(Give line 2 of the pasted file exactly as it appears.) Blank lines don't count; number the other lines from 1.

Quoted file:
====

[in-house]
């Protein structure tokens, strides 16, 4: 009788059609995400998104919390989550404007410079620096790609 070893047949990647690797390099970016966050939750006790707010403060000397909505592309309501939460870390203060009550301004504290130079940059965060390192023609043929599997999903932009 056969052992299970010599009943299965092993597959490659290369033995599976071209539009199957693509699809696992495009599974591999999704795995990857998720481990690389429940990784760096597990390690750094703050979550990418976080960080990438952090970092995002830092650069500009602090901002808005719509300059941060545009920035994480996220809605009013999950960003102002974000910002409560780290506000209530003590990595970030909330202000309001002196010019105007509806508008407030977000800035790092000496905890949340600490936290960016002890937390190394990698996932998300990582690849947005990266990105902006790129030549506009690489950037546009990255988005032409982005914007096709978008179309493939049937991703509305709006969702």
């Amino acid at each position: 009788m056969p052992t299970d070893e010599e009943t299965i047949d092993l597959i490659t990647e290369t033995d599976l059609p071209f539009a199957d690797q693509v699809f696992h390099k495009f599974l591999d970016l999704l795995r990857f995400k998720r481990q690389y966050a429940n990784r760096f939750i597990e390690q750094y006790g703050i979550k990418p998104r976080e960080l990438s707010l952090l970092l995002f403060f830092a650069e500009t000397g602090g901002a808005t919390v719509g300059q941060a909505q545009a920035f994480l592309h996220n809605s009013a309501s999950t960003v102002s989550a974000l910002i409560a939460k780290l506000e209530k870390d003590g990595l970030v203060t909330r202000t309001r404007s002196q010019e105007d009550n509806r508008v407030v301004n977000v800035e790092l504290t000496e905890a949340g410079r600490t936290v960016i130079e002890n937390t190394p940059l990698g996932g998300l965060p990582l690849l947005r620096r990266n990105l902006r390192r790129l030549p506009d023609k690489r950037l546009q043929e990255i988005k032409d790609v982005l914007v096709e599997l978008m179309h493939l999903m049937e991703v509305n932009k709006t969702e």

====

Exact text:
């Protein structure tokens, strides 16, 4: 009788059609995400998104919390989550404007410079620096790609 070893047949990647690797390099970016966050939750006790707010403060000397909505592309309501939460870390203060009550301004504290130079940059965060390192023609043929599997999903932009 056969052992299970010599009943299965092993597959490659290369033995599976071209539009199957693509699809696992495009599974591999999704795995990857998720481990690389429940990784760096597990390690750094703050979550990418976080960080990438952090970092995002830092650069500009602090901002808005719509300059941060545009920035994480996220809605009013999950960003102002974000910002409560780290506000209530003590990595970030909330202000309001002196010019105007509806508008407030977000800035790092000496905890949340600490936290960016002890937390190394990698996932998300990582690849947005990266990105902006790129030549506009690489950037546009990255988005032409982005914007096709978008179309493939049937991703509305709006969702």